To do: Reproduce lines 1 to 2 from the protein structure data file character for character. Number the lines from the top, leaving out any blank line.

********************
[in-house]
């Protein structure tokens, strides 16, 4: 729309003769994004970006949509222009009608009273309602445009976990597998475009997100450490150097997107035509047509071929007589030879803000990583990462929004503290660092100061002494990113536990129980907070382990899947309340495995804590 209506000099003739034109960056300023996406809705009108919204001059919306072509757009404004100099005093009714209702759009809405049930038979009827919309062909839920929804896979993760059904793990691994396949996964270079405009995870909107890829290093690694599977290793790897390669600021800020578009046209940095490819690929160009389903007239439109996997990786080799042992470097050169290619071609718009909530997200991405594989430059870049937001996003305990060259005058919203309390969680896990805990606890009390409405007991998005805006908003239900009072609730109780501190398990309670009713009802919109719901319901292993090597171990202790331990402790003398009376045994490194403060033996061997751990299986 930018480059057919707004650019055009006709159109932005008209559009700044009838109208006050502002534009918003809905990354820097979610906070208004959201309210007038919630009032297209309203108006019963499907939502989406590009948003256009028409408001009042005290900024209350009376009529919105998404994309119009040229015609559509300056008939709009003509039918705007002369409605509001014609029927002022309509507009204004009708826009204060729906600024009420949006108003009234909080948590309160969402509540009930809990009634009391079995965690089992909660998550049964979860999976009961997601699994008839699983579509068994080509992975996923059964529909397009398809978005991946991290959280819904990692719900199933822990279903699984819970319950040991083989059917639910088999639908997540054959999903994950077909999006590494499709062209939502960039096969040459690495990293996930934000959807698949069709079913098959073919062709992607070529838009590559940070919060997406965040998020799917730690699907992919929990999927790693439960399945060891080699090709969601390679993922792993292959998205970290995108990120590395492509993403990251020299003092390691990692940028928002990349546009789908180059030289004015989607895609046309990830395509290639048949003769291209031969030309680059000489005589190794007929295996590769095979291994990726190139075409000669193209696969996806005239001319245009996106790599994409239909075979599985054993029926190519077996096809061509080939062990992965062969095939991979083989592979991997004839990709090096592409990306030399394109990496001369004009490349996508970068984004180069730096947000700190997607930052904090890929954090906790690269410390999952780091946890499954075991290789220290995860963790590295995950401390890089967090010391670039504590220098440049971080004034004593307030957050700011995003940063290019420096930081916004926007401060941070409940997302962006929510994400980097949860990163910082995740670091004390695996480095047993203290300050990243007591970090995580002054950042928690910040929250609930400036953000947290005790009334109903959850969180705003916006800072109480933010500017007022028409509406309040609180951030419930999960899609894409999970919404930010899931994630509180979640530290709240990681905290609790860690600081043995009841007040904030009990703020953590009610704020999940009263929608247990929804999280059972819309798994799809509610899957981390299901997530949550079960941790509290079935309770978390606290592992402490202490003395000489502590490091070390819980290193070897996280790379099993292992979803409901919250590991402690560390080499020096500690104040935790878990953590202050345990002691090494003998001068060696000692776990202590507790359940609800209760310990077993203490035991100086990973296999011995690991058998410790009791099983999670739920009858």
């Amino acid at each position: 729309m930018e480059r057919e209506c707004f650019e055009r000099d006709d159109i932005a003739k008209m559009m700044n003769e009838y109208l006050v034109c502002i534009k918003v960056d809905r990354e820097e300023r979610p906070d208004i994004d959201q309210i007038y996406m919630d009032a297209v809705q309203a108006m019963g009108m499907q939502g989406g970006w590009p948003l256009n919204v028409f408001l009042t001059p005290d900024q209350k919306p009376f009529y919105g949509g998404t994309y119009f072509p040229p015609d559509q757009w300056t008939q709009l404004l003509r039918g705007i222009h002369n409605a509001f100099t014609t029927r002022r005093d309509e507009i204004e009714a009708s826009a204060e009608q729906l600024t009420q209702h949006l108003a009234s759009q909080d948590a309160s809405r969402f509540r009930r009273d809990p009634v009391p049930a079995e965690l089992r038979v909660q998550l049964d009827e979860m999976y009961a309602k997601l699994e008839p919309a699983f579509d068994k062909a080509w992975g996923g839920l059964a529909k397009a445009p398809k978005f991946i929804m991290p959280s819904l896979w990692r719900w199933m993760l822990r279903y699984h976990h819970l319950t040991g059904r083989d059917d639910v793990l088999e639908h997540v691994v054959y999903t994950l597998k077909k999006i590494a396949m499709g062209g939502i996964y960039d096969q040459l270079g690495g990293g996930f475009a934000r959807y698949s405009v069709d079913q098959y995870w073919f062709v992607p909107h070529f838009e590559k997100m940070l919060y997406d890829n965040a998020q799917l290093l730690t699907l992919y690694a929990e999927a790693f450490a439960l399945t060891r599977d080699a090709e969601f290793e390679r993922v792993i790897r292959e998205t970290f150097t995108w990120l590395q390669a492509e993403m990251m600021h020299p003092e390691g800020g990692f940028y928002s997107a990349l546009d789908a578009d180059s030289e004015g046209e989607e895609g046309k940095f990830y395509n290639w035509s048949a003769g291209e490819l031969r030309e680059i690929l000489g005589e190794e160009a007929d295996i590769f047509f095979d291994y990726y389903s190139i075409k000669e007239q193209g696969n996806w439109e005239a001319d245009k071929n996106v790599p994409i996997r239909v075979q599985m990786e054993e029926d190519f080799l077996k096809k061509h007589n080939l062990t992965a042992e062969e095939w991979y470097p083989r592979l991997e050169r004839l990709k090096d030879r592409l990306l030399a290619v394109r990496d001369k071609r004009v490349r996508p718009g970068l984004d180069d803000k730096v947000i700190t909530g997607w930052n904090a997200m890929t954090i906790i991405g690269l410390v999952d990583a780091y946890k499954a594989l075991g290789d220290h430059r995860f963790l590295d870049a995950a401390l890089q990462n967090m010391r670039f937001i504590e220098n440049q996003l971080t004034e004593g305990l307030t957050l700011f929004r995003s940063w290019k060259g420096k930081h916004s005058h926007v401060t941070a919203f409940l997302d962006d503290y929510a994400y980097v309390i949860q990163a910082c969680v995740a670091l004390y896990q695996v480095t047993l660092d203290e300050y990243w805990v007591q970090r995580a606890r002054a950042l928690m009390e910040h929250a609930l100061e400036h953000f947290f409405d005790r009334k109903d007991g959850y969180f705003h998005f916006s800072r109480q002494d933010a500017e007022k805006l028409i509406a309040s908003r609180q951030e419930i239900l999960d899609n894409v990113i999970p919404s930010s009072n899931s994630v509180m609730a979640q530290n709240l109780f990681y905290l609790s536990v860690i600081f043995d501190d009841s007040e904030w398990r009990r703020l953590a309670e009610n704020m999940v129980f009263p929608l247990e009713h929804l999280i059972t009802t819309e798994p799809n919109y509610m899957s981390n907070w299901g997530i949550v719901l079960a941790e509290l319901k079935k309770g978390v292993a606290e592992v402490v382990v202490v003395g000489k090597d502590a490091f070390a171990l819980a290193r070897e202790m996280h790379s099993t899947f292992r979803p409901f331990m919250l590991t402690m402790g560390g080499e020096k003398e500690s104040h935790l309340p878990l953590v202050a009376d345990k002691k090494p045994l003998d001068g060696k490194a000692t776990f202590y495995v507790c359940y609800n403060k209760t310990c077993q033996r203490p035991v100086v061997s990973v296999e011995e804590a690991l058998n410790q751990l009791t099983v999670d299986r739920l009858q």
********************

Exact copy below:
[in-house]
């Protein structure tokens, strides 16, 4: 729309003769994004970006949509222009009608009273309602445009976990597998475009997100450490150097997107035509047509071929007589030879803000990583990462929004503290660092100061002494990113536990129980907070382990899947309340495995804590 209506000099003739034109960056300023996406809705009108919204001059919306072509757009404004100099005093009714209702759009809405049930038979009827919309062909839920929804896979993760059904793990691994396949996964270079405009995870909107890829290093690694599977290793790897390669600021800020578009046209940095490819690929160009389903007239439109996997990786080799042992470097050169290619071609718009909530997200991405594989430059870049937001996003305990060259005058919203309390969680896990805990606890009390409405007991998005805006908003239900009072609730109780501190398990309670009713009802919109719901319901292993090597171990202790331990402790003398009376045994490194403060033996061997751990299986 930018480059057919707004650019055009006709159109932005008209559009700044009838109208006050502002534009918003809905990354820097979610906070208004959201309210007038919630009032297209309203108006019963499907939502989406590009948003256009028409408001009042005290900024209350009376009529919105998404994309119009040229015609559509300056008939709009003509039918705007002369409605509001014609029927002022309509507009204004009708826009204060729906600024009420949006108003009234909080948590309160969402509540009930809990009634009391079995965690089992909660998550049964979860999976009961997601699994008839699983579509068994080509992975996923059964529909397009398809978005991946991290959280819904990692719900199933822990279903699984819970319950040991083989059917639910088999639908997540054959999903994950077909999006590494499709062209939502960039096969040459690495990293996930934000959807698949069709079913098959073919062709992607070529838009590559940070919060997406965040998020799917730690699907992919929990999927790693439960399945060891080699090709969601390679993922792993292959998205970290995108990120590395492509993403990251020299003092390691990692940028928002990349546009789908180059030289004015989607895609046309990830395509290639048949003769291209031969030309680059000489005589190794007929295996590769095979291994990726190139075409000669193209696969996806005239001319245009996106790599994409239909075979599985054993029926190519077996096809061509080939062990992965062969095939991979083989592979991997004839990709090096592409990306030399394109990496001369004009490349996508970068984004180069730096947000700190997607930052904090890929954090906790690269410390999952780091946890499954075991290789220290995860963790590295995950401390890089967090010391670039504590220098440049971080004034004593307030957050700011995003940063290019420096930081916004926007401060941070409940997302962006929510994400980097949860990163910082995740670091004390695996480095047993203290300050990243007591970090995580002054950042928690910040929250609930400036953000947290005790009334109903959850969180705003916006800072109480933010500017007022028409509406309040609180951030419930999960899609894409999970919404930010899931994630509180979640530290709240990681905290609790860690600081043995009841007040904030009990703020953590009610704020999940009263929608247990929804999280059972819309798994799809509610899957981390299901997530949550079960941790509290079935309770978390606290592992402490202490003395000489502590490091070390819980290193070897996280790379099993292992979803409901919250590991402690560390080499020096500690104040935790878990953590202050345990002691090494003998001068060696000692776990202590507790359940609800209760310990077993203490035991100086990973296999011995690991058998410790009791099983999670739920009858």